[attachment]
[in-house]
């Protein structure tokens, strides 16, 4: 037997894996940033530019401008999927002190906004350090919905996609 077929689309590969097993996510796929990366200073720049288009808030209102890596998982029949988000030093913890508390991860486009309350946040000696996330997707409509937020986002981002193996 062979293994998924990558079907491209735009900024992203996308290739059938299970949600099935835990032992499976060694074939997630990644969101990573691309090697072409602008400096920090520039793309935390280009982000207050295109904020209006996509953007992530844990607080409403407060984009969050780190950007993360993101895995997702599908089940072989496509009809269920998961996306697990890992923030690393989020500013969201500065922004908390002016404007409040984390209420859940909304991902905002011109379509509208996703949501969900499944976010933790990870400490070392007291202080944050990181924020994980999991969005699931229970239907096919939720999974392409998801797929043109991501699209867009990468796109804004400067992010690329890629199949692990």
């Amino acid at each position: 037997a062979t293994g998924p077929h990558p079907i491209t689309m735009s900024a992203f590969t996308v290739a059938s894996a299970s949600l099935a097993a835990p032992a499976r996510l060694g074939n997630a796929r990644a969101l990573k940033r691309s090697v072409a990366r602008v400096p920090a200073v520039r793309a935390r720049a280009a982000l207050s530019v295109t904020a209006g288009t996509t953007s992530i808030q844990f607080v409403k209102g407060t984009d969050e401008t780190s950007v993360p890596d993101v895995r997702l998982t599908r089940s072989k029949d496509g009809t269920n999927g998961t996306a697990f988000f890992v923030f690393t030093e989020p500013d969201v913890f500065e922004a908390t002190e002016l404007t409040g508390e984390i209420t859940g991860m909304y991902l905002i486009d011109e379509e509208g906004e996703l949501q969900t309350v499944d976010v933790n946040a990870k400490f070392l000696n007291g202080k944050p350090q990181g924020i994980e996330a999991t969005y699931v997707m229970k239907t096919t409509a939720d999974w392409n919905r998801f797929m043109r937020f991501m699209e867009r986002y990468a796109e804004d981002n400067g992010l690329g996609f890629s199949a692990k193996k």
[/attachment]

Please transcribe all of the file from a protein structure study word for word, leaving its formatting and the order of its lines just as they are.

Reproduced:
[in-house]
């Protein structure tokens, strides 16, 4: 037997894996940033530019401008999927002190906004350090919905996609 077929689309590969097993996510796929990366200073720049288009808030209102890596998982029949988000030093913890508390991860486009309350946040000696996330997707409509937020986002981002193996 062979293994998924990558079907491209735009900024992203996308290739059938299970949600099935835990032992499976060694074939997630990644969101990573691309090697072409602008400096920090520039793309935390280009982000207050295109904020209006996509953007992530844990607080409403407060984009969050780190950007993360993101895995997702599908089940072989496509009809269920998961996306697990890992923030690393989020500013969201500065922004908390002016404007409040984390209420859940909304991902905002011109379509509208996703949501969900499944976010933790990870400490070392007291202080944050990181924020994980999991969005699931229970239907096919939720999974392409998801797929043109991501699209867009990468796109804004400067992010690329890629199949692990």
């Amino acid at each position: 037997a062979t293994g998924p077929h990558p079907i491209t689309m735009s900024a992203f590969t996308v290739a059938s894996a299970s949600l099935a097993a835990p032992a499976r996510l060694g074939n997630a796929r990644a969101l990573k940033r691309s090697v072409a990366r602008v400096p920090a200073v520039r793309a935390r720049a280009a982000l207050s530019v295109t904020a209006g288009t996509t953007s992530i808030q844990f607080v409403k209102g407060t984009d969050e401008t780190s950007v993360p890596d993101v895995r997702l998982t599908r089940s072989k029949d496509g009809t269920n999927g998961t996306a697990f988000f890992v923030f690393t030093e989020p500013d969201v913890f500065e922004a908390t002190e002016l404007t409040g508390e984390i209420t859940g991860m909304y991902l905002i486009d011109e379509e509208g906004e996703l949501q969900t309350v499944d976010v933790n946040a990870k400490f070392l000696n007291g202080k944050p350090q990181g924020i994980e996330a999991t969005y699931v997707m229970k239907t096919t409509a939720d999974w392409n919905r998801f797929m043109r937020f991501m699209e867009r986002y990468a796109e804004d981002n400067g992010l690329g996609f890629s199949a692990k193996k």